Entering the burgeoning world of artisanal chocolate with a flourish, Harper Macaw‘s Washington, DC-made bars capture attention with their kaleidoscopic packaging. We were enticed to open the crisp, colorful boxes but ultimately more pleased to savor the complex flavors of cacao—sourced from the rainforests of Brazil—that we found within.
By exploring her love of chocolate, Sarah Müller Hartman of Harper Macaw pays homage to her beloved native Brazil. Culinary school classes led her to reading about the science of chocolate and eventually taking a course in chocolatiering. “I fell in love with chocolate,” says Müller Hartman. “One of the things that caught my attention was the potential for cocoa agroforestry to be a force for good in the rainforest. So instead of mono-cropping and planting one type of crop, it is when you intercrop. You plant a line of rubber trees, then a line of banana trees, and help both financial and environmental outcomes.”
Müller Hartman is from São Paulo and has lived there with her husband Colin Hartman in the past. Co-founding Harper Macaw together, the couple developed direct-trade bars that celebrate the sights, smells and flavors of her home country. “We’ve been able to gain some access and develop a network in a country where they speak Portuguese,” says Colin Hartman. “Sarah being Brazilian has given us the ability to have strong relationships with the farmers.”
Lifting the back tab in the colorful paper boxes, rainforest animals lead the way to the chocolate protected by a compostable foil wrapper. The geometric bird logo and score lines are also printed onto the bar, echoing the package and product design by fellow DCers Design Army. “We wanted to make sure the experience from the outside carried through to the inside,” explains Pum Lefebure of Design Army.
Design Army worked with Harper Macaw to help create a brand identity for their new company that would last the test of time, leaving room for interpretation and potential to create other products. They want evoke their rainforest conservation objectives, where they source cacao, and share information about the endangered species that are native to the rainforests in Brazil. The name, a combination derived from the Harpy eagle and the blue hyacinth macaw in Brazil, became Harper Macaw.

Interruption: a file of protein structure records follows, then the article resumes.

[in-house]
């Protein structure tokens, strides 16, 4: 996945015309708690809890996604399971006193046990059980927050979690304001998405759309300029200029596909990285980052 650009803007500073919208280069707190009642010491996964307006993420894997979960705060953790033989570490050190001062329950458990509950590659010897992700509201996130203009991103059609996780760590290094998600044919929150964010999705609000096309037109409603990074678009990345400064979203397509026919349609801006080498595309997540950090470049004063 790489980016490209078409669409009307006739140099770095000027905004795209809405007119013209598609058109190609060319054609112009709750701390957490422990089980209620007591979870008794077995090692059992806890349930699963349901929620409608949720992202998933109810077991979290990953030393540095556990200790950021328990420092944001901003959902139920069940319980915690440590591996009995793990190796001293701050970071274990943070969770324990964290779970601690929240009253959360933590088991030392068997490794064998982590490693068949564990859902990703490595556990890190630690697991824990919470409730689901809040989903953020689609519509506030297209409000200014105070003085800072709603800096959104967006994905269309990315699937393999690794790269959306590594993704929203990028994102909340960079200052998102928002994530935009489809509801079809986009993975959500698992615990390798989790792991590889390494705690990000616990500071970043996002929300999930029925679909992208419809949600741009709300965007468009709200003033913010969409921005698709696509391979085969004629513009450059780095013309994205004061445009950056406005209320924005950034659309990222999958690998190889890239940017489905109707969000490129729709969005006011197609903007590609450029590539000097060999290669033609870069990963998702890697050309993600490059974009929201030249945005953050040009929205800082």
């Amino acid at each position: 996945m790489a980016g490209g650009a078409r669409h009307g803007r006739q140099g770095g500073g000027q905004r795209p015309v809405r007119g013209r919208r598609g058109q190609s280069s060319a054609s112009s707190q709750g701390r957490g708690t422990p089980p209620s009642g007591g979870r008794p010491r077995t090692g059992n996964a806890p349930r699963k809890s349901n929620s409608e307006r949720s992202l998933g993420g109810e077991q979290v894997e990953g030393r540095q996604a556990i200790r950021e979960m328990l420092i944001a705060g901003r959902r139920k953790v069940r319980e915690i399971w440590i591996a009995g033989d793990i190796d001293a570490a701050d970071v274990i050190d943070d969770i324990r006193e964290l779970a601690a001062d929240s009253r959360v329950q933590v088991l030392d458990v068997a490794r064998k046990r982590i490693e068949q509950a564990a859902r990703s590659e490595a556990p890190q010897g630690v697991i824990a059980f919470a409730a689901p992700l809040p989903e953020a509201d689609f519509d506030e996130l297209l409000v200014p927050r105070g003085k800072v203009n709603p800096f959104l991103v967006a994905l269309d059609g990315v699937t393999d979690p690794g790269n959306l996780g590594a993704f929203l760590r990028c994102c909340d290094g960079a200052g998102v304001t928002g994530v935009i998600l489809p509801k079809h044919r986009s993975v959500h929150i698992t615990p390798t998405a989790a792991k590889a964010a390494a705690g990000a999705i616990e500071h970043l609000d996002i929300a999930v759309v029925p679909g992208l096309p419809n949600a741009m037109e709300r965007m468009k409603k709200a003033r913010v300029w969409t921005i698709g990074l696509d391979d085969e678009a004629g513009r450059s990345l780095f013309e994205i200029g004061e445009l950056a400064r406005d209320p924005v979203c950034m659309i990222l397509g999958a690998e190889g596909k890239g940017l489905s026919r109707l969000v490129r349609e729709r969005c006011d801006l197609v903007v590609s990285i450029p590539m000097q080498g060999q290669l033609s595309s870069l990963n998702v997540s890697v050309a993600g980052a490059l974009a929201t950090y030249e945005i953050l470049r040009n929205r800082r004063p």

“Design Army really nailed the cross-section of bright tropical imagery with a dreamy fashion look,” says Sarah Müller Hartman. “We want to convey a deep engagement with the rainforest and a colorful sense of vivaciousness and adventure. Many chocolate brand looks are quite serious, which we could very easily have been, due to our rainforest conservation theme, but we wanted to be fun!” Adds Lefebure, “We made it organic in a way, where the color is punchy. When you think of Brazil, it is a colorful country.” They designed a geometric logo and grid structure to juxtapose with the natural imagery, drawing inspiration by researching Brazilian clothing, art, food and masks. The colorful leaves and plants represent the biome. Harper Macaw chose the animals from the IUCN Red List of Threatened Species and also animals that are a large part of Brazilian culture.
The bars are made with Rainforest Alliance certified cocoa. “We source from two regions in Brazil: the Amazon and the Atlantic Rainforests. They are two of the world’s most biodiverse, yet most threatened biomes,” says Müller Hartman. “The two single estates were what we had imagined from our very early conceptual stages. Our single estate chocolates showcase flavor profiles specific to the region and even down to the farm. The blends represent Brazil as a whole. Brazil is geographically massive, and uniting these two sources into a dark and a milk blend allows us to create complex flavors that combine and play with flavor profiles of different regions within a single origin country.”
Harper Macaw will add a fifth bar to their Brazil series in March and a new series of bars and designs later this spring. Purchase bars and chocolate drops online from their webshop or at local stockists around DC.
First and last images by Cool Hunting; all other images courtesy of Harper Macaw